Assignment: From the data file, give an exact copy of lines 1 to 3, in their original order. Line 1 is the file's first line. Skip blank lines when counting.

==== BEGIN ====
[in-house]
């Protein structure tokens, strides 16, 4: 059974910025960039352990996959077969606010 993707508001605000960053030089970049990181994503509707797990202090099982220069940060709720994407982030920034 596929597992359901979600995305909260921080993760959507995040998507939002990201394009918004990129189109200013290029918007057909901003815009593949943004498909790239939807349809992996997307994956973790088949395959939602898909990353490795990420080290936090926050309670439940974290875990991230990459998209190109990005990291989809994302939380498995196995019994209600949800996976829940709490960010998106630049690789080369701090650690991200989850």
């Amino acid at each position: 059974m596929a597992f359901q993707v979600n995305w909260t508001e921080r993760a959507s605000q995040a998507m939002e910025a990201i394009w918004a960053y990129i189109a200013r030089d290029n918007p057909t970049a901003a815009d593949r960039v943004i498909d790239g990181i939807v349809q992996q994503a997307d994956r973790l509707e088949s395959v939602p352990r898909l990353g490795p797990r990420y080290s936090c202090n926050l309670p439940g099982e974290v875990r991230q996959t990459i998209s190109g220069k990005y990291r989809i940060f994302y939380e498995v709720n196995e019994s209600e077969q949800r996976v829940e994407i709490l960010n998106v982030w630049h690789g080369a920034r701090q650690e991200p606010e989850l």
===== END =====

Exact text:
[in-house]
């Protein structure tokens, strides 16, 4: 059974910025960039352990996959077969606010 993707508001605000960053030089970049990181994503509707797990202090099982220069940060709720994407982030920034 596929597992359901979600995305909260921080993760959507995040998507939002990201394009918004990129189109200013290029918007057909901003815009593949943004498909790239939807349809992996997307994956973790088949395959939602898909990353490795990420080290936090926050309670439940974290875990991230990459998209190109990005990291989809994302939380498995196995019994209600949800996976829940709490960010998106630049690789080369701090650690991200989850």
């Amino acid at each position: 059974m596929a597992f359901q993707v979600n995305w909260t508001e921080r993760a959507s605000q995040a998507m939002e910025a990201i394009w918004a960053y990129i189109a200013r030089d290029n918007p057909t970049a901003a815009d593949r960039v943004i498909d790239g990181i939807v349809q992996q994503a997307d994956r973790l509707e088949s395959v939602p352990r898909l990353g490795p797990r990420y080290s936090c202090n926050l309670p439940g099982e974290v875990r991230q996959t990459i998209s190109g220069k990005y990291r989809i940060f994302y939380e498995v709720n196995e019994s209600e077969q949800r996976v829940e994407i709490l960010n998106v982030w630049h690789g080369a920034r701090q650690e991200p606010e989850l």